My pet beat is covering the cooperation between big business and big government, a phenomenon much more common than many journalists seem to think and than many politicians care to admit.
One of my hobbies, then, is collecting "strange bedfellow" remarks--when writers, businessmen, or politcians do notice big business lobbying for bigger government, they often accompany the observation with a declaration of "In an interesting twist..." or "strange bedfellows" or "an unusual alliance." Of course, a phenomenon should only be allowed to be "strange" or "unusual" so many times before it becomes commonplace.
Somehow, though, Big Business-Big Government collusion gets to be surprising every single time it shows up, which is every single day. So, today I am beginning an occasional feature on this blog, called " 'Strange Bedfellows' Watch," in which I chronicle the claims of "odd alliances" that are about as odd together as Ham and Cheese.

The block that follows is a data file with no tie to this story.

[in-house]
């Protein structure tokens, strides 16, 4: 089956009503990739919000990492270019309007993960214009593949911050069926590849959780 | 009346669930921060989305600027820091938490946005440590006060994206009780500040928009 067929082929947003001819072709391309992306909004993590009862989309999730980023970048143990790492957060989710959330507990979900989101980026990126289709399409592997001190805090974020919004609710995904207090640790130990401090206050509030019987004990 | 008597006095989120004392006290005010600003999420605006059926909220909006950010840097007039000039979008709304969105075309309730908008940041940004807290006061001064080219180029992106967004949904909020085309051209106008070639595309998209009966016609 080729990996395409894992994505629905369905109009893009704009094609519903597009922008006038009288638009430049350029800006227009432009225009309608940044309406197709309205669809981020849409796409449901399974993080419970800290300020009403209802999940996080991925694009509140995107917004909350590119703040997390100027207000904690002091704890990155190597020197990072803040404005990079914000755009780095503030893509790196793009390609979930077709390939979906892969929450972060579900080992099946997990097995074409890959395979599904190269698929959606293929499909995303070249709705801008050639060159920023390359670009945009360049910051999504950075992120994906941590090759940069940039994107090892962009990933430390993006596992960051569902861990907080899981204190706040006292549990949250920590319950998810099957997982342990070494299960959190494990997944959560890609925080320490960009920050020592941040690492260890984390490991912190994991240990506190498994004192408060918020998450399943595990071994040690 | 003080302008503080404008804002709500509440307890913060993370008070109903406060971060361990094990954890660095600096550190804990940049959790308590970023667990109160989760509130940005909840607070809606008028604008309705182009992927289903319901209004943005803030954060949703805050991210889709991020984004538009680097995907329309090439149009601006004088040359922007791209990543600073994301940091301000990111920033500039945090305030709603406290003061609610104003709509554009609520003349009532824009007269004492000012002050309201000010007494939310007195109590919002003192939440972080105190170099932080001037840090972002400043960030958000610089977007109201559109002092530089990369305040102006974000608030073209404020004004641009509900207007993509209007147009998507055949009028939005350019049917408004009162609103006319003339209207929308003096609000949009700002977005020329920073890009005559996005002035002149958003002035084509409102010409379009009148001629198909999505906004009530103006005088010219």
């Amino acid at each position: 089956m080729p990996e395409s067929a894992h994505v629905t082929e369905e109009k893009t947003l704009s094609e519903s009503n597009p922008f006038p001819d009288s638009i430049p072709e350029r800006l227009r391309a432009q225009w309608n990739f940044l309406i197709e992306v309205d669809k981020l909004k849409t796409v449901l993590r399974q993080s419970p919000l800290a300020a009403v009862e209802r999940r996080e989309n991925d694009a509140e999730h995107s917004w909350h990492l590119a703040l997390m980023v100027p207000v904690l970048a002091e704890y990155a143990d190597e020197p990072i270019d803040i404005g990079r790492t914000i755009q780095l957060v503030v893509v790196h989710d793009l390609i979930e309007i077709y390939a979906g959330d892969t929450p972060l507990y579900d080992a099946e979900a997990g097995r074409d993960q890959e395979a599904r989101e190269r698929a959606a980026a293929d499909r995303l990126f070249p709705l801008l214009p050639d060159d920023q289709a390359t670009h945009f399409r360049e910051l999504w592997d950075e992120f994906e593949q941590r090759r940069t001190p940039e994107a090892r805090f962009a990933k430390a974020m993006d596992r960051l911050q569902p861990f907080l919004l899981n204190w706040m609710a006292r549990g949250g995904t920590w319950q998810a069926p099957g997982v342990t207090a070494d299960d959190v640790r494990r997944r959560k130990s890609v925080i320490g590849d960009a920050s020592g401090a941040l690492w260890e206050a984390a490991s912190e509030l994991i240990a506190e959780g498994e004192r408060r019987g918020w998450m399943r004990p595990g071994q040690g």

Today, from a piece worth reading on the tensions within the corporate alliance for climate change regulations, comes this quote:
What's significant is that USCAP has demonstrated that industry and environmentalists can agree on a framework for addressing climate change, said Fred Krupp, president of the Environmental Defense Fund.
"It's very unusual for big corporations to raise their hands and say, 'We want to be regulated for something that we're not regulated for now,'" Mr. Krupp said. "When the history...is written, it will show USCAP to have played a very constructive role."
No, Mr. Krupp, it's not "very unusual," and neither is your claim that it is unusual.